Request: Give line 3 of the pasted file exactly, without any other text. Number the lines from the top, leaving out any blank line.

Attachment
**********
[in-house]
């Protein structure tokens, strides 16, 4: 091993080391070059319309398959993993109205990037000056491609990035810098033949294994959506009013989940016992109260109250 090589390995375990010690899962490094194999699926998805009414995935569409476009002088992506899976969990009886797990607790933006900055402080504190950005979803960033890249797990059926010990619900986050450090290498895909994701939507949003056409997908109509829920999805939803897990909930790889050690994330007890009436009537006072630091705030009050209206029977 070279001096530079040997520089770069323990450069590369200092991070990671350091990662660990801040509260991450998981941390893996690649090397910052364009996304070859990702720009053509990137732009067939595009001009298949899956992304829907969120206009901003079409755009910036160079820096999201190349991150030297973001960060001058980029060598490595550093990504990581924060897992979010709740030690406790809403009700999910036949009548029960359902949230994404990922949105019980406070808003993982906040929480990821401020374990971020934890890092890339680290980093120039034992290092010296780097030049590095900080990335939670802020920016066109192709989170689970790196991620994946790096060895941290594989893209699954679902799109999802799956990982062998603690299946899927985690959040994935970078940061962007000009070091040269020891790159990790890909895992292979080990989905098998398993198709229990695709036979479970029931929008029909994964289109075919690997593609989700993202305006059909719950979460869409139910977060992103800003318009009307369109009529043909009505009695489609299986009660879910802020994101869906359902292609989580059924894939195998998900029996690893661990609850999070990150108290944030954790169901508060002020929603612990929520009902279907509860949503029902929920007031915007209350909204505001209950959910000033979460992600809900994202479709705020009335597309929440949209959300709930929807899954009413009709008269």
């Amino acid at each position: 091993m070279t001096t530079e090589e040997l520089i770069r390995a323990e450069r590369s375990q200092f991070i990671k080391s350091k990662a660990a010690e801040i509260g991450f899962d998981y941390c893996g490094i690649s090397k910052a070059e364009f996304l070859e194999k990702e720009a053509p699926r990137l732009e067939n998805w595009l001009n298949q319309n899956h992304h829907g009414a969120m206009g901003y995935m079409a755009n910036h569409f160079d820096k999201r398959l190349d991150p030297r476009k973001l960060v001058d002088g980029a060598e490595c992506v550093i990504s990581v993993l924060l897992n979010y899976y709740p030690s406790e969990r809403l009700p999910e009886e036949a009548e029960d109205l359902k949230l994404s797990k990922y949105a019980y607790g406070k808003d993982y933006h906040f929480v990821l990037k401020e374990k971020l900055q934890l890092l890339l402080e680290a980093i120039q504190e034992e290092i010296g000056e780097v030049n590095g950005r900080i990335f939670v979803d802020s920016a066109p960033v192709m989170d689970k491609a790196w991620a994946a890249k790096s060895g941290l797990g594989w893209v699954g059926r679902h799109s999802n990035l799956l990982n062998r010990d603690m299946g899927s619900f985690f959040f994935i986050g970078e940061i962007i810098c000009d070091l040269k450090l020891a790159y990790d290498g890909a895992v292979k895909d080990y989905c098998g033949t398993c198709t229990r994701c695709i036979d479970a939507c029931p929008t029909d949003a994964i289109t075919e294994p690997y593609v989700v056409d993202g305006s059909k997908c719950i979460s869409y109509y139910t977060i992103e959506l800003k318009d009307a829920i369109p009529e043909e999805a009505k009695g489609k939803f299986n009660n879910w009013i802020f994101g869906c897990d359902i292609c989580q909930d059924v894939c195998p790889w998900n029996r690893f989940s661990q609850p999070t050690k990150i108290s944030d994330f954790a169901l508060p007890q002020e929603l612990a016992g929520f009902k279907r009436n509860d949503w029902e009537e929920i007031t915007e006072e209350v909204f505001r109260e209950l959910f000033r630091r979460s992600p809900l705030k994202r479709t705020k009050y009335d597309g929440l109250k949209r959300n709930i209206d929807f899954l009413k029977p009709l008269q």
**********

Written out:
């Amino acid at each position: 091993m070279t001096t530079e090589e040997l520089i770069r390995a323990e450069r590369s375990q200092f991070i990671k080391s350091k990662a660990a010690e801040i509260g991450f899962d998981y941390c893996g490094i690649s090397k910052a070059e364009f996304l070859e194999k990702e720009a053509p699926r990137l732009e067939n998805w595009l001009n298949q319309n899956h992304h829907g009414a969120m206009g901003y995935m079409a755009n910036h569409f160079d820096k999201r398959l190349d991150p030297r476009k973001l960060v001058d002088g980029a060598e490595c992506v550093i990504s990581v993993l924060l897992n979010y899976y709740p030690s406790e969990r809403l009700p999910e009886e036949a009548e029960d109205l359902k949230l994404s797990k990922y949105a019980y607790g406070k808003d993982y933006h906040f929480v990821l990037k401020e374990k971020l900055q934890l890092l890339l402080e680290a980093i120039q504190e034992e290092i010296g000056e780097v030049n590095g950005r900080i990335f939670v979803d802020s920016a066109p960033v192709m989170d689970k491609a790196w991620a994946a890249k790096s060895g941290l797990g594989w893209v699954g059926r679902h799109s999802n990035l799956l990982n062998r010990d603690m299946g899927s619900f985690f959040f994935i986050g970078e940061i962007i810098c000009d070091l040269k450090l020891a790159y990790d290498g890909a895992v292979k895909d080990y989905c098998g033949t398993c198709t229990r994701c695709i036979d479970a939507c029931p929008t029909d949003a994964i289109t075919e294994p690997y593609v989700v056409d993202g305006s059909k997908c719950i979460s869409y109509y139910t977060i992103e959506l800003k318009d009307a829920i369109p009529e043909e999805a009505k009695g489609k939803f299986n009660n879910w009013i802020f994101g869906c897990d359902i292609c989580q909930d059924v894939c195998p790889w998900n029996r690893f989940s661990q609850p999070t050690k990150i108290s944030d994330f954790a169901l508060p007890q002020e929603l612990a016992g929520f009902k279907r009436n509860d949503w029902e009537e929920i007031t915007e006072e209350v909204f505001r109260e209950l959910f000033r630091r979460s992600p809900l705030k994202r479709t705020k009050y009335d597309g929440l109250k949209r959300n709930i209206d929807f899954l009413k029977p009709l008269q």